Grate. Pair. Share.

A World of Cheese in Just One State

A World of Cheese in Just One State


In the 9,000 years since its creation, cheese has become a beloved food many of us can’t live without. That’s especially true in Wisconsin, where cheese is part of our cultural identity and everything we do here. Our cheesemakers continue to innovate and dream of what cheese can be, sharing their award-winning classics and new artisanal masterpieces that are original to our state.

Travel the Globe

Every handcrafted Wisconsin cheese is inextricably linked to the country where it originated. That makes The State of Cheese remarkable—our diverse immigrant population brought their cherished cheesemaking recipes and time-honored techniques and traditions overseas. Swiss cheesemakers introduced alpine-style cheeses. The Italians gifted specialties like parmesan and mozzarella. And you can thank the Germans (and Swiss) for limburger and the Dutch for a delicacy like gouda.

male cheesemaker in room with vats
Making swiss in 1929 | Photo courtesy of the Wisconsin Historical Society

Wisconsin’s galaxy of cheeses is vast and delicious. We’ve been obsessively making the world’s finest cheeses for 180+ years since before we were even a state. Here’s a look at a handful of varieties and a collection of dishes that allow you to travel the globe without ever leaving your home.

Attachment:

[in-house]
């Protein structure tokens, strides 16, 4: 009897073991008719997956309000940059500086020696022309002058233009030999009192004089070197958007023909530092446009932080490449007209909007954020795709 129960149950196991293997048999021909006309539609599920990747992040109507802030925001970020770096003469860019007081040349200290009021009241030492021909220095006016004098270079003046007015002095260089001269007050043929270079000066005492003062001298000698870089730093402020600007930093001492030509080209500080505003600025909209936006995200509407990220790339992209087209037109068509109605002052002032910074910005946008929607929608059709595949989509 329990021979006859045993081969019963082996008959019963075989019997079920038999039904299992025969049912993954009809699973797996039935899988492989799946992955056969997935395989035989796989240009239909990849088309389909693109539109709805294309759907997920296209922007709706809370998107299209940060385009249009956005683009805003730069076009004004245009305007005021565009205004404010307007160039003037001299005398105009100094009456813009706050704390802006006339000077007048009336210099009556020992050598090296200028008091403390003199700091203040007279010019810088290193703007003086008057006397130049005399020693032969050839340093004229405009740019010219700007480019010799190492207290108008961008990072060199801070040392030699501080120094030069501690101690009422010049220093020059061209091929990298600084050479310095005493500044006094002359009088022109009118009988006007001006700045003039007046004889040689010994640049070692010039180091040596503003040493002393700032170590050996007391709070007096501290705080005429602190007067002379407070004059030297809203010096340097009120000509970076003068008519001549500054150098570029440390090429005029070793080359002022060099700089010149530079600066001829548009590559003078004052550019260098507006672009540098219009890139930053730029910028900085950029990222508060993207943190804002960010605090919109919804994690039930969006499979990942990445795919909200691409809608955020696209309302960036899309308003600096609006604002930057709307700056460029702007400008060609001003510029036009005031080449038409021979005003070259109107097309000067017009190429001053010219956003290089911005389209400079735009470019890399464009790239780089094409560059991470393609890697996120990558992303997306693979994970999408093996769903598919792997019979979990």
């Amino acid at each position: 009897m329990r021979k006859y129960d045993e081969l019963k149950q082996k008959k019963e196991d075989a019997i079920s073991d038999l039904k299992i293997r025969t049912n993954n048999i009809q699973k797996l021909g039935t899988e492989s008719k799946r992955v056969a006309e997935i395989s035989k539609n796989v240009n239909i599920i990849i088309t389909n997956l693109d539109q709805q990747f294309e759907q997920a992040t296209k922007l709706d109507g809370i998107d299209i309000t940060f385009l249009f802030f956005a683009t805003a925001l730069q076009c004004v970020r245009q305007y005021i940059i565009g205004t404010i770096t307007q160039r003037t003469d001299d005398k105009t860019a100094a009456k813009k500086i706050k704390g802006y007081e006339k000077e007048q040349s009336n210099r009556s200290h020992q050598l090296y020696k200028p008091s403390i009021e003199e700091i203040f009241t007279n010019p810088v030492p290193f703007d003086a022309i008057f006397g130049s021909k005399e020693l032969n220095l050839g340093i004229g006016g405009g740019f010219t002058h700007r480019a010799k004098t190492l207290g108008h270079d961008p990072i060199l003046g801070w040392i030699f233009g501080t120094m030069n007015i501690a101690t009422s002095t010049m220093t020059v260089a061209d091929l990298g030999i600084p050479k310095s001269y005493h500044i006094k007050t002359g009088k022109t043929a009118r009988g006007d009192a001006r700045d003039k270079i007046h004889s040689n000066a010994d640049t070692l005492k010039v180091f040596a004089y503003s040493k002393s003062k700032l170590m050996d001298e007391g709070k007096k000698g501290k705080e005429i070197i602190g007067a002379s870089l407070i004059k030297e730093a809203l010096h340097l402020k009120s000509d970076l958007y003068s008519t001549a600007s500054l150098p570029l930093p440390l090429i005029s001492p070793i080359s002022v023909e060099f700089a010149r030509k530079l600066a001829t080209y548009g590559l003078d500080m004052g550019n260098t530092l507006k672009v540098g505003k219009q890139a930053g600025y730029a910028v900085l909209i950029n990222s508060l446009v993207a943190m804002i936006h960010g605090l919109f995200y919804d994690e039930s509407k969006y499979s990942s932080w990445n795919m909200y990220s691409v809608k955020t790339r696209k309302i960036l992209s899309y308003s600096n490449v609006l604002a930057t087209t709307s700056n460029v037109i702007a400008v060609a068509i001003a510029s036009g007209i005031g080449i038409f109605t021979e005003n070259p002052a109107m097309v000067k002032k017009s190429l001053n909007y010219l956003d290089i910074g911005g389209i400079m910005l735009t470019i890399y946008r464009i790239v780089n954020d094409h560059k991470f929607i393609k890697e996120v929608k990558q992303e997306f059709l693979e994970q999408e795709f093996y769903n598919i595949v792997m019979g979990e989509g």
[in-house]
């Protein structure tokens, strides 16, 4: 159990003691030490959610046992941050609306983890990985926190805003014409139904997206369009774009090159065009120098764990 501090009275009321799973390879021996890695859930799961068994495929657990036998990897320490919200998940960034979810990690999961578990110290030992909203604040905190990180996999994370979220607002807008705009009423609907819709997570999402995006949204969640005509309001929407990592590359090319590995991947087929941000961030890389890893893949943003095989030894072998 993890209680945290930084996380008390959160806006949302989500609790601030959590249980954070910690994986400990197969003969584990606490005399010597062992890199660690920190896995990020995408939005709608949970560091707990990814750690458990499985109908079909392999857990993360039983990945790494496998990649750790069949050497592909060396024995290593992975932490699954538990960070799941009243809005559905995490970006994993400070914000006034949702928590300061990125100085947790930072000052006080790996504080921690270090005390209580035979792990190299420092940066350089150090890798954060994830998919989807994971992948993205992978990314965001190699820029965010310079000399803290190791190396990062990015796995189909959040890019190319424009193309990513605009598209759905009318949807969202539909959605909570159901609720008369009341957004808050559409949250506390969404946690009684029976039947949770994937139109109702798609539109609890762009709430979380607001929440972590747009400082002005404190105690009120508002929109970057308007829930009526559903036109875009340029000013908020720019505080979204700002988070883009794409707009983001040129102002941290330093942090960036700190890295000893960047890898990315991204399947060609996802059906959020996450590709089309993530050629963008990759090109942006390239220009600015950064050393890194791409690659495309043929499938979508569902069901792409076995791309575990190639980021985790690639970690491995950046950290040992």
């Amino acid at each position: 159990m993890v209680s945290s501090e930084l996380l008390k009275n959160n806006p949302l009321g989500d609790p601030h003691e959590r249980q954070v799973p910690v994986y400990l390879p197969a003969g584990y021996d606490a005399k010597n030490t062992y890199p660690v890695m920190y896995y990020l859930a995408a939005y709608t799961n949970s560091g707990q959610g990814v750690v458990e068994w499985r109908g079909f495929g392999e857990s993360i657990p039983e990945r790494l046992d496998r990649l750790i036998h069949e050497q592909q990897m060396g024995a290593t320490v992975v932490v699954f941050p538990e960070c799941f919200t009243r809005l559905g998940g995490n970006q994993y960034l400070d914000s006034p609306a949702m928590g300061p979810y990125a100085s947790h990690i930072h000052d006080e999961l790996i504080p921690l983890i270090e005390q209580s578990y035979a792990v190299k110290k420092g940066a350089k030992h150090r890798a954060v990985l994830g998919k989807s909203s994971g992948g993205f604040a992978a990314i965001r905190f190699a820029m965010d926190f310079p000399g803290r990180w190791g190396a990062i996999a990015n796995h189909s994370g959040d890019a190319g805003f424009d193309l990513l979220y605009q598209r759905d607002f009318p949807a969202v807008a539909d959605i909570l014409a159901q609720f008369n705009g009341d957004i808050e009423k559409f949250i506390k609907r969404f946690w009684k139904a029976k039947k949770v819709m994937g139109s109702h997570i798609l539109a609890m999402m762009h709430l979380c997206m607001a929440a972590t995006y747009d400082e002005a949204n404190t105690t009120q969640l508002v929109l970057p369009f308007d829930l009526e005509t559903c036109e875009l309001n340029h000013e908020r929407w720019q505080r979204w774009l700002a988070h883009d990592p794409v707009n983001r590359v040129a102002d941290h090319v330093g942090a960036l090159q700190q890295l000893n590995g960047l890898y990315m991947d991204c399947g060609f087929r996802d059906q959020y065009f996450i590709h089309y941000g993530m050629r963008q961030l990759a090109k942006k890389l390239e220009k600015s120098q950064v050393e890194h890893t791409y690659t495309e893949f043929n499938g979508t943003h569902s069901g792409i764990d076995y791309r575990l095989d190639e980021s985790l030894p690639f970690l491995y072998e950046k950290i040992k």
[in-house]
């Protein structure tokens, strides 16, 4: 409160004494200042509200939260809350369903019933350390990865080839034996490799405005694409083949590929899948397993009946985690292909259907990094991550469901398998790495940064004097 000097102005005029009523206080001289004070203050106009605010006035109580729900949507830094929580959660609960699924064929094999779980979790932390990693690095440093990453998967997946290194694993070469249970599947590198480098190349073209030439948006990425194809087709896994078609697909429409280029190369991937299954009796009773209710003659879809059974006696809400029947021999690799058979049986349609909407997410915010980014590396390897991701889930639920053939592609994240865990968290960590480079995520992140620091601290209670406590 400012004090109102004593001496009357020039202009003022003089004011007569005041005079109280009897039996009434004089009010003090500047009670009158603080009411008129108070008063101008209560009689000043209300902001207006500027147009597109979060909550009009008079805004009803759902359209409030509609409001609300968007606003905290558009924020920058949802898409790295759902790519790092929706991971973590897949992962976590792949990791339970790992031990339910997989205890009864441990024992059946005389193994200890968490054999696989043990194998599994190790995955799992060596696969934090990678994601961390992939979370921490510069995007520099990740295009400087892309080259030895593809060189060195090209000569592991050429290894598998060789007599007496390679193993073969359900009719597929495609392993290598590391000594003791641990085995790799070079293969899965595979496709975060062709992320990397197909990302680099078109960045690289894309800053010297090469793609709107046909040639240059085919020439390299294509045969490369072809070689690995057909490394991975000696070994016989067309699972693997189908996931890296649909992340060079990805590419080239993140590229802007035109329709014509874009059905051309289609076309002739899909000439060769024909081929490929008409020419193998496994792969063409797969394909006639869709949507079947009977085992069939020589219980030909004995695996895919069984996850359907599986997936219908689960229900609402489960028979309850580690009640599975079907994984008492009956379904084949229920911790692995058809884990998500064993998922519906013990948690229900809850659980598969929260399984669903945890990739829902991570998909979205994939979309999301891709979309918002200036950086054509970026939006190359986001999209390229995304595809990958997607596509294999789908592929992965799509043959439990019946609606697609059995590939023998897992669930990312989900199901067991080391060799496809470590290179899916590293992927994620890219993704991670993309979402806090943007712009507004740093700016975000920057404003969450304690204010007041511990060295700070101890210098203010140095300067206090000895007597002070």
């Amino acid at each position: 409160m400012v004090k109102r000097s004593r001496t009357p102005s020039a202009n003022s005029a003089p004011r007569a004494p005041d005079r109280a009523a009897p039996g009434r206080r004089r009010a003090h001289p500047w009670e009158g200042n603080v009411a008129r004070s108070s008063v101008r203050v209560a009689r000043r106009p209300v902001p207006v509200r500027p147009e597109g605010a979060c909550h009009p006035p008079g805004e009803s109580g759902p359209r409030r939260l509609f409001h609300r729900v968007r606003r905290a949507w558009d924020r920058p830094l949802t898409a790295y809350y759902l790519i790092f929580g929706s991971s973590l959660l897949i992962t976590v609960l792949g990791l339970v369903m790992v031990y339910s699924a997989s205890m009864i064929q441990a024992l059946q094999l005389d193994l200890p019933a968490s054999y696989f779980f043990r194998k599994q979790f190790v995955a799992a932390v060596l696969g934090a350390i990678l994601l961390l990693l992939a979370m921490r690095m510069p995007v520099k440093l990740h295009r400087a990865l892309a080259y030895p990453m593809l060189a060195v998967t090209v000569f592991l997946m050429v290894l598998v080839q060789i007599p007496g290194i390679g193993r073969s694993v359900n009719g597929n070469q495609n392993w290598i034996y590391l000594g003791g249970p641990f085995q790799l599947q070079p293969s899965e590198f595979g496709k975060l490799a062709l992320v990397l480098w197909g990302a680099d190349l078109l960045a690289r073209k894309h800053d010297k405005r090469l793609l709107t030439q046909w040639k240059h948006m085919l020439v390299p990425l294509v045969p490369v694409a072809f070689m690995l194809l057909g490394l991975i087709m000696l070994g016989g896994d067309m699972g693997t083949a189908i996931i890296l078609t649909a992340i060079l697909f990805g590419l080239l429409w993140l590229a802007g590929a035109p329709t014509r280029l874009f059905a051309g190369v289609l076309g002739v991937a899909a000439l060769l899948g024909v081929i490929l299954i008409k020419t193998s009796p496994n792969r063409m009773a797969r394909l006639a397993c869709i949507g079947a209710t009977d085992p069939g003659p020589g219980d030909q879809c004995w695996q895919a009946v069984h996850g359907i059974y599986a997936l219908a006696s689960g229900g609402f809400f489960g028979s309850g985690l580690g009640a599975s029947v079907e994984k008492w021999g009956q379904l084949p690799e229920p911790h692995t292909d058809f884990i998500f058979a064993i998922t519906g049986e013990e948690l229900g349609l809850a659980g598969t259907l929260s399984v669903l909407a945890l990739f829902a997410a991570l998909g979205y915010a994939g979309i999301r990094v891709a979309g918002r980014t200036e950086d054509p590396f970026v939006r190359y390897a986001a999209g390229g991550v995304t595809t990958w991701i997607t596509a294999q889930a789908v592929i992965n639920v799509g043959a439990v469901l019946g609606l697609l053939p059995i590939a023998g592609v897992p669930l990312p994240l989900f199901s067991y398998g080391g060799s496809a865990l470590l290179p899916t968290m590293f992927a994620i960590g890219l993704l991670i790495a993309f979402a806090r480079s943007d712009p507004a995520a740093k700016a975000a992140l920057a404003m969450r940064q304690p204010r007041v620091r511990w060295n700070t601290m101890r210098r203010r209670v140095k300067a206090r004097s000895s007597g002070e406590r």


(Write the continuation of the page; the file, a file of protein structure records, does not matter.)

male cheesemaker salting Swiss cheese wheels
Salting swiss | Photo courtesy of the National Historic Cheesemaking Center

From Swiss to Surchoix

We owe Swiss immigrants our gratitude for the alpine-style cheeses in Wisconsin. They shared their cheesemaking techniques upon settling here in the 1800s. The Swiss Alps and the region’s unique environment influenced the cheeses that hail from Switzerland—swiss, gruyère, raclette and more.

Swiss cheese pairings

The Skinny on Swiss

Swiss cheese was among the first Old World cheeses produced in our state. While any cheese made in Switzerland can be called “Swiss cheese,” what Americans call swiss cheese is a version reminiscent of emmentaler cheese from Switzerland.